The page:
It will be interesting to see if the mandation for defendant legal representatives and the updated Practice Direction will go some way to increase the utilisation of the DCP.

 

The Damages Claims Portal is coming

This insight was published on the 31 March 2022.

Her Majesty’s Court and Tribunals Service (“HMCTS”) has, over the last few years, been developing digital services to improve the efficiency of the courts.

One such innovation is the Damages Claims Portal (“DCP”) which is imminently due to leave the pilot stage and become mandatory for use by claimants from 4 April 2022 and for defendants from June 2022.

Weightmans is at the forefront of the testing of the DCP from a defendant perspective and is working with HMCTS to request key features, that will benefit the parties are included.

What is the Damages Claims Portal?

The DCP is an online claims process for county court damages claims that facilitates the digital issue of a claim. The DCP is designed to allow defendants to respond to the claim digitally via the Portal.

The DCP is intended, in the long term, to be a full and streamlined end to end service for damages claims in the county court. However, at present, the DCP service guides a claim from issue of proceedings to filing of directions questionnaires only.

The DCP enables users to issue and serve proceedings, acknowledge receipt of the claim, file a defence, seek a defence extension, file directions questionnaires, file proposed directions and upload documents. This is all completed via the Portal without the need to send paper or PDF documents to the court. The DCP also has a notification function that automatically serves documents on an opponent’s legal representatives at the same time as they are filed in the DCP.

After the claim has passed the Directions Questionnaire stage, the claim, for now, exits the DCP and continues in the county court in the current format.

What claims are affected by the DCP?

The DCP will cover all county court claims for damages only. This includes claims for personal injury. There are various claim types that are not covered by the DCP including:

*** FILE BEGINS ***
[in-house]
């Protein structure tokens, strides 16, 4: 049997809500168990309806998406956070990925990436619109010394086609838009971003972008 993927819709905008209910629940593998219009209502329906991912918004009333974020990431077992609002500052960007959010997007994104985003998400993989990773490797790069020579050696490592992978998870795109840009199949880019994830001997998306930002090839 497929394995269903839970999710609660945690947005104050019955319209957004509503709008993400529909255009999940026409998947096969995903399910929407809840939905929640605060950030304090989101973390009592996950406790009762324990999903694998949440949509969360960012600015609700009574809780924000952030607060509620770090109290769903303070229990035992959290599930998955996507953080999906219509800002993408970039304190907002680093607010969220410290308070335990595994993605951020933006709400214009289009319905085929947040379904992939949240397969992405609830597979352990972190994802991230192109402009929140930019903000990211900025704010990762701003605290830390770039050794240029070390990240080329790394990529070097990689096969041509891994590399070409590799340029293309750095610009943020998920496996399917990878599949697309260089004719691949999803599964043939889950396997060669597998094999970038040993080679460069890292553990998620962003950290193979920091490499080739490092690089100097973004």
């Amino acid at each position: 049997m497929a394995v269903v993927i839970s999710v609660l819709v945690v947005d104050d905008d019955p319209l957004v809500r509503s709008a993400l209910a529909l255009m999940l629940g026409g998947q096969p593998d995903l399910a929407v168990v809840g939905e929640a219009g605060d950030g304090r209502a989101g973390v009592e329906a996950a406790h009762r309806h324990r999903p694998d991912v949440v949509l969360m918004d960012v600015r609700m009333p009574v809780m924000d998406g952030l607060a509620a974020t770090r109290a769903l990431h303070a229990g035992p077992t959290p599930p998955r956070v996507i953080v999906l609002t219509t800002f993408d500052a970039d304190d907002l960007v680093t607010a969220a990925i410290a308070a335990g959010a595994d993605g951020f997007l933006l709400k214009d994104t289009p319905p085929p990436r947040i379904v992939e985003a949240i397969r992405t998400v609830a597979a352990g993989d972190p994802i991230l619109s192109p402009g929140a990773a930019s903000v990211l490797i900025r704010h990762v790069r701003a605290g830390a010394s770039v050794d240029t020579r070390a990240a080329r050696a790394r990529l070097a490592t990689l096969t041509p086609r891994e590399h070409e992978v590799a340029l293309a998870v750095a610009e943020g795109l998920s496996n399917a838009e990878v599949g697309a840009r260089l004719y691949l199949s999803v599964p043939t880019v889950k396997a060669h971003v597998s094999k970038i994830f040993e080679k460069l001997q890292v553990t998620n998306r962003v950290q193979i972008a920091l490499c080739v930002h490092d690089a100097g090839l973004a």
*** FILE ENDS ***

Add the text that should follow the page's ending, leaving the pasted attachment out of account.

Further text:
• Claims brought under CPR 8 (for example infant approval proceedings)
  • Claims where the claimant is a protected party
  • Claims with more than three parties.

Key differences in the way claims are handled

The DCP never closes. It is open for a claimant to issue proceedings outside of office hours including weekends. However, this does not affect the rules of service - defences still must be filed by 4pm on the last available day as provided for in the Civil Procedure Rules.

The DCP seeks to speed up the administrative tasks around bringing a claim for damages so that, over time, court backlogs will start to decrease.
The court will not automatically enter judgment in respect of claims that are not responded to in the DCP. If there is no response then the claimant will have to apply for judgment. If the claimant does not do so then the claim will be dismissed from the DCP after 6 months.

What preparations need to be made by insurers and self-insured?

Developing effective internal processes within legal representative organisations will be key in ensuring a smooth transition to DCP. An important aspect of this is creating central points of contact for receipt of new proceedings between representatives and the DCP. This will help create the same visibility in respect of DCP-issued proceedings as exists in the current email and post-based system.

Parties engaging with claimants preparing to issue proceedings via the DCP, be they insurers, self-insureds or legal representatives, can assist in this process by identifying to claimants the correct email address for DCP purposes of their chosen legal representatives.

For more information on the Damages Claims Portal, contact our insurance law solicitors.